I happen to be a big believer of this vision. With one of my other hats on (Rococo), I’m aware that low-energy Bluetooth will enable consumer devices to run for up to two years on a single button cell battery, beaming wireless updates intermittently (say once a minute) out via your phone to services on the web. And I think there is an incredible range of potential scenarios in which these things can be used for entrtainment, healthcare, and productivity. Perhaps more on this in a later post.back to the conference.

Steve Glagow, Vice President, Orange Partner, was up next. he valiantly outlined how Orange engages with developers and partners, and how they try to get “oxygen” forย  applications via their WAP portal, and online presence. I say “valiantly” as he was given a reasonably tough time by some of the developers in the audience. In particular, for example, when he covered how Orange picks the 500 “best” apps to push, he was tacked good naturedly about how they are in a position to pick “winners” in the application space, as opposed to letting users decide what they want from thousands of applications, and just rank them in popularity.

Graham Trickey, Head of the One API initiative was up next. If you’re not aware of the One API initiative, it may be worth a look – especially if you’re looking for signs that the Telecom Industry may improve how it can engage with developers and unleash innovation and application-creation at something closer to “internet” speeds. The aim is simple, the execution is complex: create cross-operator standardised APIs for stuff that developers want to use in their apps, such as messaging, billing, location and more.Well woerth a look – and you can get actual APIs to lay with at their site (courtesy of Aepona).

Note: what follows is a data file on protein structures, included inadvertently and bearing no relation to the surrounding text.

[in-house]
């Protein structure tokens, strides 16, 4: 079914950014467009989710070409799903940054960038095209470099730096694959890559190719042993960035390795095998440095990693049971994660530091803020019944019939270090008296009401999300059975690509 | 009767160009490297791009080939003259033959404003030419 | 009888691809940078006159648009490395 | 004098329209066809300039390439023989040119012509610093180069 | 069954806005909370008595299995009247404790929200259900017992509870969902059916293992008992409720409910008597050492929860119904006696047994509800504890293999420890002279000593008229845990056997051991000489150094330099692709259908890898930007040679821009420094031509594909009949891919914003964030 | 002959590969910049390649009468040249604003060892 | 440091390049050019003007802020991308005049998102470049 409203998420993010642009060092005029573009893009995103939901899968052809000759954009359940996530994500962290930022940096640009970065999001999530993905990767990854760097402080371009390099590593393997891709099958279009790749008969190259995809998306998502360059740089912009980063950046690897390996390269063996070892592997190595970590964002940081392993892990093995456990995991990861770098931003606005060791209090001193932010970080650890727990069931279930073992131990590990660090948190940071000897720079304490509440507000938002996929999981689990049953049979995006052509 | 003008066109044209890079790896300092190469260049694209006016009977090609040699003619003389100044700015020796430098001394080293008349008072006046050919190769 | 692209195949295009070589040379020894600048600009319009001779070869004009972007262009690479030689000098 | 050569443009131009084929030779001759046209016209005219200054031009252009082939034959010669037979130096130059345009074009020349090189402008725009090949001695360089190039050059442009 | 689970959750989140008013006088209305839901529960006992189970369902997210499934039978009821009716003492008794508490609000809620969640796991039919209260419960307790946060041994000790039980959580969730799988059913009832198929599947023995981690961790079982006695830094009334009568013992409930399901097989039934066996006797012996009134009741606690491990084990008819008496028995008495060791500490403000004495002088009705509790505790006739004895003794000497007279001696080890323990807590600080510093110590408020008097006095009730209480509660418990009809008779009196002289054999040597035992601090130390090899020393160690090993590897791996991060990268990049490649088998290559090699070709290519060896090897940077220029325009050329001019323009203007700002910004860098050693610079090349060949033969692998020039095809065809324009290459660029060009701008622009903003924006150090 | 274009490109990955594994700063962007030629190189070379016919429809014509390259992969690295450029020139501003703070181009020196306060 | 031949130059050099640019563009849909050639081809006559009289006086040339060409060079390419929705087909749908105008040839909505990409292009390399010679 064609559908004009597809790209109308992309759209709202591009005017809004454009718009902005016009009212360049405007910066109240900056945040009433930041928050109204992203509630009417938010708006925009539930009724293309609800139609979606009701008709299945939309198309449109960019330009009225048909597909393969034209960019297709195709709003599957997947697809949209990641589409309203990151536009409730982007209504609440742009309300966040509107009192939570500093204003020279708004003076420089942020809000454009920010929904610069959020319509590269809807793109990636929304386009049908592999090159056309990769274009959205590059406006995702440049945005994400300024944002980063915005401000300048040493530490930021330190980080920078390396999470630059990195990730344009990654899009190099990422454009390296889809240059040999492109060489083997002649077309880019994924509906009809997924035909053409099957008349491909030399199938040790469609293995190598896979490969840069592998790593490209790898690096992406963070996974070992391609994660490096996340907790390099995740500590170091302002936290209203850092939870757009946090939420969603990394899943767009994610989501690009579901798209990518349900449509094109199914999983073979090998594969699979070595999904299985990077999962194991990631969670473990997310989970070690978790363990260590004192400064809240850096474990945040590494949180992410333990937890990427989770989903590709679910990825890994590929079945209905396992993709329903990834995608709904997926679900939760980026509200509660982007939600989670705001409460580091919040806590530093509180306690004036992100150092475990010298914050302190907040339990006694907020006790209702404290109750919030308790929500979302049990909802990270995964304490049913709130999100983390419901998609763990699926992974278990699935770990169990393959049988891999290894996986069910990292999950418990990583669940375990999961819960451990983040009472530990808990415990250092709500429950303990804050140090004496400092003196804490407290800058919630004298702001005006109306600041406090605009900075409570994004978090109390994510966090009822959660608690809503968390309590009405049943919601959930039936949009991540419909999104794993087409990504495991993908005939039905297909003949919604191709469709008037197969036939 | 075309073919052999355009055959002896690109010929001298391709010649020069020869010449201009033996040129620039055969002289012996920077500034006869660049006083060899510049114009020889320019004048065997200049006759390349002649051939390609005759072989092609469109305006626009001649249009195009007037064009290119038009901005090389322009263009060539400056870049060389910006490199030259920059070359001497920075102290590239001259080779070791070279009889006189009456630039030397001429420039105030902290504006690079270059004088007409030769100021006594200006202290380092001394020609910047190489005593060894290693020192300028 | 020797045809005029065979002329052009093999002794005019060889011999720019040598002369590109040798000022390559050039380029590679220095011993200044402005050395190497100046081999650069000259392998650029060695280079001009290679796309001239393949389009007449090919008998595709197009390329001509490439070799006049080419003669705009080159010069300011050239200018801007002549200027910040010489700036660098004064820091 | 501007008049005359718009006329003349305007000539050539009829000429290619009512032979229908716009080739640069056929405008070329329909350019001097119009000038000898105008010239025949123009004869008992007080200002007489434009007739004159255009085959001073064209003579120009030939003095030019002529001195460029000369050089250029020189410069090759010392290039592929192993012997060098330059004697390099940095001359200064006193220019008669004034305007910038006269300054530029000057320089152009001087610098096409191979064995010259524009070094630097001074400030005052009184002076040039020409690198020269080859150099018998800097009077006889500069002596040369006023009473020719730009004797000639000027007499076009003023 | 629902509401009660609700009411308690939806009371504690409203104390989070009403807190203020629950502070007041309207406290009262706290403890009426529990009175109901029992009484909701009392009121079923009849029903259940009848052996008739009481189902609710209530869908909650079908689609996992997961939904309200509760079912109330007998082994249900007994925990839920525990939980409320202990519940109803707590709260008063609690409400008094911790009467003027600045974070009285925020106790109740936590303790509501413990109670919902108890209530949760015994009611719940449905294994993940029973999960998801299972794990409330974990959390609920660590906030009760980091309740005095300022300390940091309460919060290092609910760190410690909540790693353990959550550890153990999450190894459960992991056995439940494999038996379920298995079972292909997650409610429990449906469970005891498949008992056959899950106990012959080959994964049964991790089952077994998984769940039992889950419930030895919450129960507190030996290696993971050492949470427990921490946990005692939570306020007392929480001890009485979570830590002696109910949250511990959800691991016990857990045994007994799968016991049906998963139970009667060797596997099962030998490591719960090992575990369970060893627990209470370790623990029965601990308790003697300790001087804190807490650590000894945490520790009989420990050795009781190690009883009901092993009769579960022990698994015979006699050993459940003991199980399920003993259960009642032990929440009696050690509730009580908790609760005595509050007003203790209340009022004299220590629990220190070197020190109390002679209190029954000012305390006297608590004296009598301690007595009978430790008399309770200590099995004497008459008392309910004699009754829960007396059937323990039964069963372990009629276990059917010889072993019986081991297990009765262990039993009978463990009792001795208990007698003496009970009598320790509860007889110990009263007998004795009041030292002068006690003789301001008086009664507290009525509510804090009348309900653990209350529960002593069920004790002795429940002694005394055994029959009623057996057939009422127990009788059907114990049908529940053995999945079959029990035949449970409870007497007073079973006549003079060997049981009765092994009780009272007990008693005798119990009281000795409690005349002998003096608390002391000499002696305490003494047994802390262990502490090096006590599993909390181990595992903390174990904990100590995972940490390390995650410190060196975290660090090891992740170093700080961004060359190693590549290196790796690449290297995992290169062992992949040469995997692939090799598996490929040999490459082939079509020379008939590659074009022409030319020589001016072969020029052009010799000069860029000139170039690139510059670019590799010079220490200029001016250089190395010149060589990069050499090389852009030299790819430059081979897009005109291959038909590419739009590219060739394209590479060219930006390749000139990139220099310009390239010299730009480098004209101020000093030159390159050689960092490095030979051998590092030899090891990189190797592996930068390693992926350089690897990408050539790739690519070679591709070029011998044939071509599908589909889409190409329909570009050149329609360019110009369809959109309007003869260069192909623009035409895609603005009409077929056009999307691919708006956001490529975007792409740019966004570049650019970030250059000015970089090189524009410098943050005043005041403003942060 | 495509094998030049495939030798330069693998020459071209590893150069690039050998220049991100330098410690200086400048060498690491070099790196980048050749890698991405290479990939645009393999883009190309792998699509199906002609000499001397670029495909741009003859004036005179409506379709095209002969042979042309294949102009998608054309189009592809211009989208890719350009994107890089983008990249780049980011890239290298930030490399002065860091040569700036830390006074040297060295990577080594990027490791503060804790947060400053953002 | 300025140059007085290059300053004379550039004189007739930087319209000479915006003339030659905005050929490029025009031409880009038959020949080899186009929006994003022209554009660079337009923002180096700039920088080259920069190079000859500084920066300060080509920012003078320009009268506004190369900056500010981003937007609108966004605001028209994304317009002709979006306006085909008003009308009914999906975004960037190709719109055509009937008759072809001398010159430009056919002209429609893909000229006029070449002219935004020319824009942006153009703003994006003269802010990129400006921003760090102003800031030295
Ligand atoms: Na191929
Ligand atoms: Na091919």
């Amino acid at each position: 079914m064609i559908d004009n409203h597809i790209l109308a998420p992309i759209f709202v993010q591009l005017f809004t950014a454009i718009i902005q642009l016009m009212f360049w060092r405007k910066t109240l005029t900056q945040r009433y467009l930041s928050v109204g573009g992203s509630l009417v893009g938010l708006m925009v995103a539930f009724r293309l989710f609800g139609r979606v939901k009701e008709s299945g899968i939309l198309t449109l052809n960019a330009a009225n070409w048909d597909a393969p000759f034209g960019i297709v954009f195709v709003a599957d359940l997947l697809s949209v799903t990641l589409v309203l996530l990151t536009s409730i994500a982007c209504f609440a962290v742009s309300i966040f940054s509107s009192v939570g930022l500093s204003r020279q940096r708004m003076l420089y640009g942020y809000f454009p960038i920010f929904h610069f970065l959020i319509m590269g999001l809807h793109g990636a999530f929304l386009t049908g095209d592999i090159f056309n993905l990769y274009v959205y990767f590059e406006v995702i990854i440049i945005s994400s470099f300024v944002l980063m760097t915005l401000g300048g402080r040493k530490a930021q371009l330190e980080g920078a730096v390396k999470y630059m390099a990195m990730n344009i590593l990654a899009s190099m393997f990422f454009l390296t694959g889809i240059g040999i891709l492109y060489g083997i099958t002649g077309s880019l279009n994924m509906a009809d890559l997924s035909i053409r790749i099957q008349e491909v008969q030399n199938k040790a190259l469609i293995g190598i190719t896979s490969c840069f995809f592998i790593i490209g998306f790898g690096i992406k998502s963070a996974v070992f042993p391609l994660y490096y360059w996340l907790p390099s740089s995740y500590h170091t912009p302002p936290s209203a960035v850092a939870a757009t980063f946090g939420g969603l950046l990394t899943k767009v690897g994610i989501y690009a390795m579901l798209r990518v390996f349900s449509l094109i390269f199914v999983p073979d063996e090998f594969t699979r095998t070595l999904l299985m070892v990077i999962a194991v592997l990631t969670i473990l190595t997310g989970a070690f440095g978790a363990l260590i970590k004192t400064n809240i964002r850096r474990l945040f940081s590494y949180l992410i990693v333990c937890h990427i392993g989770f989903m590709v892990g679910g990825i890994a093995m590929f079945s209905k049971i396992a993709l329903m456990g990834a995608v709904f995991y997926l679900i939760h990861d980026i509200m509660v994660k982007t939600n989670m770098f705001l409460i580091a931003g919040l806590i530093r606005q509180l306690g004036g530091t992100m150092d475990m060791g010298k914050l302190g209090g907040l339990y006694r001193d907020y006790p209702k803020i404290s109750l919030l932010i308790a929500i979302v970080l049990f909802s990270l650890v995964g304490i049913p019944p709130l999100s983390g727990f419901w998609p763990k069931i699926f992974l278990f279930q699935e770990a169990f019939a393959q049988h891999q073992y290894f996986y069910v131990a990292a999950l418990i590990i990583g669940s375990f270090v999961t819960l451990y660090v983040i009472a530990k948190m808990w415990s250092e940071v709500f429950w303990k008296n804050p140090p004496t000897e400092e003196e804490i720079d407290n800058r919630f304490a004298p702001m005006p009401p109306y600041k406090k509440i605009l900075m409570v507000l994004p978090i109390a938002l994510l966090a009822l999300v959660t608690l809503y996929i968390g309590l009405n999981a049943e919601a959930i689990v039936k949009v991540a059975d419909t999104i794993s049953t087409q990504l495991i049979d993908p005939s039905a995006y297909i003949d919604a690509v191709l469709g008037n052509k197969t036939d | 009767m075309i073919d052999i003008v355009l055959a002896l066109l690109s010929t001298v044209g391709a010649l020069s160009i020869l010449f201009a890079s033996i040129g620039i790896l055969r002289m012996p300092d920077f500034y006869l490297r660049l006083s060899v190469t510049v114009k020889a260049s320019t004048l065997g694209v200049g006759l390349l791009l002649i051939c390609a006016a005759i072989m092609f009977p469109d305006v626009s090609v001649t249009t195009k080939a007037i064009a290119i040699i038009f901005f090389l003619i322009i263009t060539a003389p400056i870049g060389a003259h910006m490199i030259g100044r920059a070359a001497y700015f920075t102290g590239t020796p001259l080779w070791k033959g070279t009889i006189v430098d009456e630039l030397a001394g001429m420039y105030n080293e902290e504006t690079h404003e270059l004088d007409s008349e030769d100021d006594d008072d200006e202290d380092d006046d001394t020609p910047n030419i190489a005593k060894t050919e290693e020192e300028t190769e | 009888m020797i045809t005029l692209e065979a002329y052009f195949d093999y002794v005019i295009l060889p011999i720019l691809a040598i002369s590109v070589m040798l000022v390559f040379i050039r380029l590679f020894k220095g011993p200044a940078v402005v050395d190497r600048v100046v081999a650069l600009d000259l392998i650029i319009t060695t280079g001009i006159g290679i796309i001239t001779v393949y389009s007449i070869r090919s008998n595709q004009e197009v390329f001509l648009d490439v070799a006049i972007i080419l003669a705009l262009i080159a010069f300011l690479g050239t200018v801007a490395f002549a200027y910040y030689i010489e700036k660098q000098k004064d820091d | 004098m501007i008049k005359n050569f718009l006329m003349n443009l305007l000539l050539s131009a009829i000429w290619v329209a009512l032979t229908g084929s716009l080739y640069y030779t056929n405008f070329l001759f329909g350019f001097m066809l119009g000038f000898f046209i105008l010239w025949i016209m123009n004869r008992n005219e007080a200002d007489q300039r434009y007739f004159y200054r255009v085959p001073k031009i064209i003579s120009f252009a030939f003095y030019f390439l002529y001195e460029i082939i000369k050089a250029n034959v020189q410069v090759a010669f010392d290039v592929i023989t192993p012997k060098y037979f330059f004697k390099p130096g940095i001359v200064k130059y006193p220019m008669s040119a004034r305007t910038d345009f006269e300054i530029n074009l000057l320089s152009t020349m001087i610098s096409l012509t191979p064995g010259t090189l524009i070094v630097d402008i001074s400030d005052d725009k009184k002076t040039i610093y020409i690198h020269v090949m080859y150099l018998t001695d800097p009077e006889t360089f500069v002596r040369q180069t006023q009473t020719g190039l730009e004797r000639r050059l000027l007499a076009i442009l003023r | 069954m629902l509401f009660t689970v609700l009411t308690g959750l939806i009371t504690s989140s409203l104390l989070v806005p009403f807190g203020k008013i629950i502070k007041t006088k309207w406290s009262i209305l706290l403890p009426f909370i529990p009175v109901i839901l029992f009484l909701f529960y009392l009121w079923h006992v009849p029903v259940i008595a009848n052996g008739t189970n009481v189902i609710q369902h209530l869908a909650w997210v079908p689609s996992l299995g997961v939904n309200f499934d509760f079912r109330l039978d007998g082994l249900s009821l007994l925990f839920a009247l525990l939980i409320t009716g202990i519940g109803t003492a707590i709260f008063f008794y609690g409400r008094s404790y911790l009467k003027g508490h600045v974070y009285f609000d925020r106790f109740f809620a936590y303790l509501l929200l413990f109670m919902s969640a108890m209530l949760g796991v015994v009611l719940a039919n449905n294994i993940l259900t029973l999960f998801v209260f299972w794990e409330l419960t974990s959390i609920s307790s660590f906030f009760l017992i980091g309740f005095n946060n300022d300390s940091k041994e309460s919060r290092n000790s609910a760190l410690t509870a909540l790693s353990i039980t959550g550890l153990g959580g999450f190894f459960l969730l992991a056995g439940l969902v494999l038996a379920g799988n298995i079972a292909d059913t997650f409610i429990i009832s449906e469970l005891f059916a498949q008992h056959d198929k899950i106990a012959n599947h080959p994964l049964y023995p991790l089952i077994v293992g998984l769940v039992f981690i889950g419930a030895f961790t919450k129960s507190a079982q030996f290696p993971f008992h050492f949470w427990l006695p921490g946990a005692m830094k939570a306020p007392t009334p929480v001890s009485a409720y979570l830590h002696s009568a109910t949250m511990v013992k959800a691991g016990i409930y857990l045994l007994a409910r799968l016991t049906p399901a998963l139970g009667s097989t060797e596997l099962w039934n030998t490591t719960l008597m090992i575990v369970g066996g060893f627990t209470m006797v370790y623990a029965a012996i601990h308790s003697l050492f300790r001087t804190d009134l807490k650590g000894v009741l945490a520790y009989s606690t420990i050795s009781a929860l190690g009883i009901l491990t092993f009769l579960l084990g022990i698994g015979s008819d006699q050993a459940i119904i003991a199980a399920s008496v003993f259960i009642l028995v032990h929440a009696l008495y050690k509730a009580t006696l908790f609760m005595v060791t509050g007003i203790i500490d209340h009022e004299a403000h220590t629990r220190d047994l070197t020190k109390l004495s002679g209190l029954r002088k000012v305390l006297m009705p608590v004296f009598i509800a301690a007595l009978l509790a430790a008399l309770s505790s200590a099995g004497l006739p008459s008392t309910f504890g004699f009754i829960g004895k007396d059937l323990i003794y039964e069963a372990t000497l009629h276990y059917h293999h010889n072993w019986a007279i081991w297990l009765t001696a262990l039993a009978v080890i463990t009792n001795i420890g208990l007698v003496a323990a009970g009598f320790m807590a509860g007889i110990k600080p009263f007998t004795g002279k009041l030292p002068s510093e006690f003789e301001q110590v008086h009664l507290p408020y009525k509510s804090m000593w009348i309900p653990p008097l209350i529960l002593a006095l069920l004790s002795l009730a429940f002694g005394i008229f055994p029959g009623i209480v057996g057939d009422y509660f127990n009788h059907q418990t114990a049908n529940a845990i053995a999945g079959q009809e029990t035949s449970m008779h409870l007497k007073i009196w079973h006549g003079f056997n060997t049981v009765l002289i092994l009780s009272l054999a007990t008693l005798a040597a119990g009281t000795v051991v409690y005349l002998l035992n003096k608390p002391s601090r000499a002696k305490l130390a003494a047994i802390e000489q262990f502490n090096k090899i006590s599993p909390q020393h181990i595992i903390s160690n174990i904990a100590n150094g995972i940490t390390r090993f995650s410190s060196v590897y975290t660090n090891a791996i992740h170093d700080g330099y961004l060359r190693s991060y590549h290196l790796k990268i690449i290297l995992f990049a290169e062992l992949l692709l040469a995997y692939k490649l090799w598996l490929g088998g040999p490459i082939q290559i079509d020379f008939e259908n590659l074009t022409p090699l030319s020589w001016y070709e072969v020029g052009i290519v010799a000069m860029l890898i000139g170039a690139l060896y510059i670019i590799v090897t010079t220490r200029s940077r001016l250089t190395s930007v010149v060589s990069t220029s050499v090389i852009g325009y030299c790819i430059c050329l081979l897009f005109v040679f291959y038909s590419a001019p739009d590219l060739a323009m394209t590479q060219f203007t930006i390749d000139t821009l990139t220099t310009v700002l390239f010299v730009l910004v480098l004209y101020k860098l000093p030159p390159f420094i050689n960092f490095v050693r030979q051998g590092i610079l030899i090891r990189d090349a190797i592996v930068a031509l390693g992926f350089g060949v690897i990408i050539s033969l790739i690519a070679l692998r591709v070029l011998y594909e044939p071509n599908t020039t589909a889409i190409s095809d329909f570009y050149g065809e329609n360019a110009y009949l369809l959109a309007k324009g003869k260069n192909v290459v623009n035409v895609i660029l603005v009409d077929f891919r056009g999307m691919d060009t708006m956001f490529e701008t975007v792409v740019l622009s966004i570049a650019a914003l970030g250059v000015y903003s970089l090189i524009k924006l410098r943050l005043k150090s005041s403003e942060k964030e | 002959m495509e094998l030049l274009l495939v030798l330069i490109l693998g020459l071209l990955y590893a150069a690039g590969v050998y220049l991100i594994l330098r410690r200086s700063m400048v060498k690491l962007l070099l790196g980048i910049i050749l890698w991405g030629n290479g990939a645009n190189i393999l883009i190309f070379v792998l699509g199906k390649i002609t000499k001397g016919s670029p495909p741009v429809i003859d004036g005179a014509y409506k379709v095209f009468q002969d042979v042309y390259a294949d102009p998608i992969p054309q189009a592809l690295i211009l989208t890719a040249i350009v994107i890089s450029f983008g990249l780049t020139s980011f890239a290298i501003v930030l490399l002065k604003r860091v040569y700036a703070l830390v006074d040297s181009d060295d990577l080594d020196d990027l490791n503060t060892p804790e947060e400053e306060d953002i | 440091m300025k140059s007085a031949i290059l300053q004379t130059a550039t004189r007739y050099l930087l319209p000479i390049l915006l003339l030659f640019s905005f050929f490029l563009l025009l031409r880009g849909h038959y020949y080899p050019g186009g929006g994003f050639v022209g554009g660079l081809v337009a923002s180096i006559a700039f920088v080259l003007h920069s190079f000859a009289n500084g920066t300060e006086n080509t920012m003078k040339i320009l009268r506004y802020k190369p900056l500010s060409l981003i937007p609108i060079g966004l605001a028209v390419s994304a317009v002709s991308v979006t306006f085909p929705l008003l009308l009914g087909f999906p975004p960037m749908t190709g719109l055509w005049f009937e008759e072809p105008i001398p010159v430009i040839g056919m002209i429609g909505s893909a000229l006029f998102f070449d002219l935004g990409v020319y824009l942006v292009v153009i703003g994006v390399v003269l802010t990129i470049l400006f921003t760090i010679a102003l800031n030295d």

After lunch, there was a very entertaining developer’s panel, and boy, these lads were in the humour for a scrap ๐Ÿ™‚ Or to put in more fairly, they’ve been around the block with operators and carriers, twice! On the panel were Phil Mundy of Creative North,ย  Paul Golding of Wireless Wanders,ย  John Holloway of ZingMagic and Tom Montgomery of Mobiun. They had a constructive list (imho) of things they wanted from carriers. One of which was:

Stay out of my way


Anyway – a very interesting discussion that covered payment (both revenue share, and time-to-receive-funds were high on the agenda), distribution (how can I get my app in front of relevant customers, and enough of them for it to be potentially worthwhile), simplicity of user exprience (especially in payment) and time-to-distribution (my phrase, meaning how long will it take to get my app approved and certified and whatever so that people might actually use it). The latter item is one of the things often cited by people that Apple got right with the store: end users know exactly what the price is (no confusion), apps may take several cycles to be approved, but each cycle is short, and the share of revenue is clear and unambiguous.

This is a session that would be worth expanding and repeating again sometime. Alan Quayle did a great job of nudging the conversation along, and keeping it constructive.

Last up were two talks from Erik de Kroon, Head of Marketing for Internet Discovery at Vodafone Group, UK, and Sune Jakobsson from the Open Services Group at Telenor.

The Vodafone pitch covered some details on an announcement from the 12th May about a global initiative to let developers create standard apps for any of their customers worldwide, and to simplify the process of payment and distribution across the board. They sound like they mean it, and indeed, there’s an early access dev centre where you can get some details on what’s what (from a tchnical perspective) right now. If they follow through on this, then indeed it could be a big deal. Fair play.

Lastly was Telenor. These guys are well known as being one of the main innovators when it comes to “openness” and engaging with third party application providers for their customers. The Q&A was both informative and also, in a way, cautious. I took from it that the barriers to following a “smartpipe” strategy for an operator are many and varied, often more political and financial then technical (no surprise there). Always interesting to hear candid background to the thinking around this from an operator-perspective.